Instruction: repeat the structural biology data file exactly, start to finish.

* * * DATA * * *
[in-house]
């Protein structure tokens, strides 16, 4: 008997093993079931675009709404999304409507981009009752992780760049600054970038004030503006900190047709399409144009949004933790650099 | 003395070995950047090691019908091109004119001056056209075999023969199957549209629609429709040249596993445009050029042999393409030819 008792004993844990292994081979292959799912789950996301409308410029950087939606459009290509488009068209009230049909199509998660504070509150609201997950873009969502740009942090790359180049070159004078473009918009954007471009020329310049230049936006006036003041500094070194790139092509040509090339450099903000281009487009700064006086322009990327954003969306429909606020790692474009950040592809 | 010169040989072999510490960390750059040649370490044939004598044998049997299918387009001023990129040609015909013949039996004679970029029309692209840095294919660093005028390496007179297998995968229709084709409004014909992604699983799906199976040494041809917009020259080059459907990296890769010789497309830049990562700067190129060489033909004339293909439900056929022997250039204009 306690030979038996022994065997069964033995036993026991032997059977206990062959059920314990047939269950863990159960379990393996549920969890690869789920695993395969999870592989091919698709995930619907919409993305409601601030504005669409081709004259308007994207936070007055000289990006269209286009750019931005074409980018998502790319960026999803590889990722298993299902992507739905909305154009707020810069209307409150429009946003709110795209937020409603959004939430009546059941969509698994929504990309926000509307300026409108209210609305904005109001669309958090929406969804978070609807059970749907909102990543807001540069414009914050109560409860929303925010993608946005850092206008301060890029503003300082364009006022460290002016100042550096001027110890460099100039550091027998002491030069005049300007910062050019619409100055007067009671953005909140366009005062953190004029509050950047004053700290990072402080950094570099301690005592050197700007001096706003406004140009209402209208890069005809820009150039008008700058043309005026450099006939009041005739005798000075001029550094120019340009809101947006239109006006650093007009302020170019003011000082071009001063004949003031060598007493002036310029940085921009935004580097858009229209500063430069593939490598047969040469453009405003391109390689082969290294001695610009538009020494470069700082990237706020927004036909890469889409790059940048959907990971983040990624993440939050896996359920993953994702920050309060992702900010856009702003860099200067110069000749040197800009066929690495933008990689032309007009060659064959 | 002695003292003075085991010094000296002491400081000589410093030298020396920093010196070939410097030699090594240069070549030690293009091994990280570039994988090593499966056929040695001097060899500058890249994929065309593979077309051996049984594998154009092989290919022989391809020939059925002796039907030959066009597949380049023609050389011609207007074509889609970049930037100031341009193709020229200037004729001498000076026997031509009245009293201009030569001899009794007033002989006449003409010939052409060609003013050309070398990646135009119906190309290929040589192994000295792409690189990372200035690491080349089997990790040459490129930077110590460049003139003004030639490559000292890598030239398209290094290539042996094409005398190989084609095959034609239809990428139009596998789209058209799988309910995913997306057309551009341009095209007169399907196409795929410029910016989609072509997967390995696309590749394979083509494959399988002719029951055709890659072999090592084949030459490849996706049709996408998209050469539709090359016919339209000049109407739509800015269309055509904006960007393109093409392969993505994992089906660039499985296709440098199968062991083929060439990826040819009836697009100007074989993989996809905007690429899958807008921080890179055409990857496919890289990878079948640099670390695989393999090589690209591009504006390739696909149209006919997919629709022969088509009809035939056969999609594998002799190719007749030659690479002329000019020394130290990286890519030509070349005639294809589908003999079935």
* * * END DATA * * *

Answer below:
[in-house]
């Protein structure tokens, strides 16, 4: 008997093993079931675009709404999304409507981009009752992780760049600054970038004030503006900190047709399409144009949004933790650099 | 003395070995950047090691019908091109004119001056056209075999023969199957549209629609429709040249596993445009050029042999393409030819 008792004993844990292994081979292959799912789950996301409308410029950087939606459009290509488009068209009230049909199509998660504070509150609201997950873009969502740009942090790359180049070159004078473009918009954007471009020329310049230049936006006036003041500094070194790139092509040509090339450099903000281009487009700064006086322009990327954003969306429909606020790692474009950040592809 | 010169040989072999510490960390750059040649370490044939004598044998049997299918387009001023990129040609015909013949039996004679970029029309692209840095294919660093005028390496007179297998995968229709084709409004014909992604699983799906199976040494041809917009020259080059459907990296890769010789497309830049990562700067190129060489033909004339293909439900056929022997250039204009 306690030979038996022994065997069964033995036993026991032997059977206990062959059920314990047939269950863990159960379990393996549920969890690869789920695993395969999870592989091919698709995930619907919409993305409601601030504005669409081709004259308007994207936070007055000289990006269209286009750019931005074409980018998502790319960026999803590889990722298993299902992507739905909305154009707020810069209307409150429009946003709110795209937020409603959004939430009546059941969509698994929504990309926000509307300026409108209210609305904005109001669309958090929406969804978070609807059970749907909102990543807001540069414009914050109560409860929303925010993608946005850092206008301060890029503003300082364009006022460290002016100042550096001027110890460099100039550091027998002491030069005049300007910062050019619409100055007067009671953005909140366009005062953190004029509050950047004053700290990072402080950094570099301690005592050197700007001096706003406004140009209402209208890069005809820009150039008008700058043309005026450099006939009041005739005798000075001029550094120019340009809101947006239109006006650093007009302020170019003011000082071009001063004949003031060598007493002036310029940085921009935004580097858009229209500063430069593939490598047969040469453009405003391109390689082969290294001695610009538009020494470069700082990237706020927004036909890469889409790059940048959907990971983040990624993440939050896996359920993953994702920050309060992702900010856009702003860099200067110069000749040197800009066929690495933008990689032309007009060659064959 | 002695003292003075085991010094000296002491400081000589410093030298020396920093010196070939410097030699090594240069070549030690293009091994990280570039994988090593499966056929040695001097060899500058890249994929065309593979077309051996049984594998154009092989290919022989391809020939059925002796039907030959066009597949380049023609050389011609207007074509889609970049930037100031341009193709020229200037004729001498000076026997031509009245009293201009030569001899009794007033002989006449003409010939052409060609003013050309070398990646135009119906190309290929040589192994000295792409690189990372200035690491080349089997990790040459490129930077110590460049003139003004030639490559000292890598030239398209290094290539042996094409005398190989084609095959034609239809990428139009596998789209058209799988309910995913997306057309551009341009095209007169399907196409795929410029910016989609072509997967390995696309590749394979083509494959399988002719029951055709890659072999090592084949030459490849996706049709996408998209050469539709090359016919339209000049109407739509800015269309055509904006960007393109093409392969993505994992089906660039499985296709440098199968062991083929060439990826040819009836697009100007074989993989996809905007690429899958807008921080890179055409990857496919890289990878079948640099670390695989393999090589690209591009504006390739696909149209006919997919629709022969088509009809035939056969999609594998002799190719007749030659690479002329000019020394130290990286890519030509070349005639294809589908003999079935």